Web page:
keywords = "Albugo candida, oomycete, mosaic genome, recombination, introgression, hybridization",
author = "Mark McMullan and Anastasia Gardiner and Kate Bailey and Eric Kemen and Ward, {Ben J} and Volkan Cevik and Alexandre Robert-Seilaniantz and Torsten Schultz-Larsen and Alexi Balmuth and Eric Holub and {van Oosterhout}, Cock and Jones, {Jonathan DG} and Detlef Weigel",
year = "2015",
doi = "10.7554/eLife.04550",
language = "Dansk",
volume = "4",
journal = "eLife",
issn = "2050-084X",
publisher = "eLife Sciences Publications Ltd.",

}

RIS

TY - JOUR

T1 - Evidence for suppression of immunity as a driver for genomic introgressions and host range expansion in races of Albugo candida, a generalist parasite

AU - McMullan, Mark

AU - Gardiner, Anastasia

AU - Bailey, Kate

AU - Kemen, Eric

AU - Ward, Ben J

AU - Cevik, Volkan

AU - Robert-Seilaniantz, Alexandre

AU - Schultz-Larsen, Torsten

AU - Balmuth, Alexi

AU - Holub, Eric

AU - van Oosterhout, Cock

AU - Jones, Jonathan DG

A2 - Weigel, Detlef

PY - 2015

Y1 - 2015

N2 - How generalist parasites with wide host ranges can evolve is a central question in parasite evolution. Albugo candida is an obligate biotrophic parasite that consists of many physiological races that each specialize on distinct Brassicaceae host species. By analyzing genome sequence assemblies of five isolates, we show they represent three races that are genetically diverged by ∼1%. Despite this divergence, their genomes are mosaic-like, with ∼25% being introgressed from other races. Sequential infection experiments show that infection by adapted races enables subsequent infection of hosts by normally non-infecting races. This facilitates introgression and the exchange of effector repertoires, and may enable the evolution of novel races that can undergo clonal population expansion on new hosts. We discuss recent studies on hybridization in other eukaryotes such as yeast, Heliconius butterflies, Darwin's finches, sunflowers and cichlid fishes, and the implications of introgression for pathogen evolution in an agro-ecological environment.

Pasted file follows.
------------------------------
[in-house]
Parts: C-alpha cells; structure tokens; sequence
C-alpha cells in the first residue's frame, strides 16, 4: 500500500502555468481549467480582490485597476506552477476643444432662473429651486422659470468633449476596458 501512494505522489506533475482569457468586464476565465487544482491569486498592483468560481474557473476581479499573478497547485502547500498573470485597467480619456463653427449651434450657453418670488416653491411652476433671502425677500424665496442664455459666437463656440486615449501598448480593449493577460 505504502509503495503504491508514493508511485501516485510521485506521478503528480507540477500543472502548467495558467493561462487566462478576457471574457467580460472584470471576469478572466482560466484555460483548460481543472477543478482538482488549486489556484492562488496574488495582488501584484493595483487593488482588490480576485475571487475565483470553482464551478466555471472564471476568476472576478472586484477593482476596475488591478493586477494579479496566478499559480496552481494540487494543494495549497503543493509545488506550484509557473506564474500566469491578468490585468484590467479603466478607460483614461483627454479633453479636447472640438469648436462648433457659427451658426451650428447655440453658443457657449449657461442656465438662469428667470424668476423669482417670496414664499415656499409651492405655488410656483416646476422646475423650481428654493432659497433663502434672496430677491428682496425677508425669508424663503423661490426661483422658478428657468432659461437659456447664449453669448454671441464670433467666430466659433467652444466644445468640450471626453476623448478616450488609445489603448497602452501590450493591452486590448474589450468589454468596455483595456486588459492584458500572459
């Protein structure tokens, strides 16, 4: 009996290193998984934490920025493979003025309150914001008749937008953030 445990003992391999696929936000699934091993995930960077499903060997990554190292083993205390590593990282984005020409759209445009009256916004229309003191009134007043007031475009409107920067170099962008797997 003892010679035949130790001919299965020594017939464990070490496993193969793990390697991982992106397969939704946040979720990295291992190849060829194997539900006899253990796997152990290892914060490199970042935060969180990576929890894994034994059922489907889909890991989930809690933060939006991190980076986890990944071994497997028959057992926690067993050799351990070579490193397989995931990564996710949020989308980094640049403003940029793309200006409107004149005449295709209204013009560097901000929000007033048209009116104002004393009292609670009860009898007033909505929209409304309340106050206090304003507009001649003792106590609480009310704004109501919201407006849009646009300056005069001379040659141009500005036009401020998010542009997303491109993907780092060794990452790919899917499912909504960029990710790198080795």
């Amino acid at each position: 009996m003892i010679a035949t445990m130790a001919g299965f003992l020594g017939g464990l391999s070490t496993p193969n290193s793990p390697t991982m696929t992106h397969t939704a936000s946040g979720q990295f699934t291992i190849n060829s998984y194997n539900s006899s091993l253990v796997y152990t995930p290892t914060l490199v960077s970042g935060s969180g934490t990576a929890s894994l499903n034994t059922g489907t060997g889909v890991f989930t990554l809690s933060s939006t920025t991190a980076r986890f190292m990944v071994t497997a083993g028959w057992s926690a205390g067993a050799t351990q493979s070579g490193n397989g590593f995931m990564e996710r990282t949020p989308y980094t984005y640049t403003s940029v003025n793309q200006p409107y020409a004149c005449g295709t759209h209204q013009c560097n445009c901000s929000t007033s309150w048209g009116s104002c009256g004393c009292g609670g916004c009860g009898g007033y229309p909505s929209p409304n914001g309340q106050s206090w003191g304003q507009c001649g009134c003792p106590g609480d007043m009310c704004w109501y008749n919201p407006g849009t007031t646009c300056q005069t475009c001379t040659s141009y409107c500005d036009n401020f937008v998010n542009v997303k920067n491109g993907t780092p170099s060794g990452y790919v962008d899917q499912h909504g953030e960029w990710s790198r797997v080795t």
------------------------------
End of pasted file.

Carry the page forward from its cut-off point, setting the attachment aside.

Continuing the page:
AB - How generalist parasites with wide host ranges can evolve is a central question in parasite evolution. Albugo candida is an obligate biotrophic parasite that consists of many physiological races that each specialize on distinct Brassicaceae host species. By analyzing genome sequence assemblies of five isolates, we show they represent three races that are genetically diverged by ∼1%. Despite this divergence, their genomes are mosaic-like, with ∼25% being introgressed from other races. Sequential infection experiments show that infection by adapted races enables subsequent infection of hosts by normally non-infecting races. This facilitates introgression and the exchange of effector repertoires, and may enable the evolution of novel races that can undergo clonal population expansion on new hosts. We discuss recent studies on hybridization in other eukaryotes such as yeast, Heliconius butterflies, Darwin's finches, sunflowers and cichlid fishes, and the implications of introgression for pathogen evolution in an agro-ecological environment.

KW - Albugo candida

KW - oomycete

KW - mosaic genome

KW - recombination

KW - introgression

KW - hybridization

U2 - 10.7554/eLife.04550

DO - 10.7554/eLife.04550

M3 - Tidsskriftartikel

C2 - 25723966

VL - 4

JO - eLife

JF - eLife

SN - 2050-084X

M1 - e04550

ER -

ID: 156083144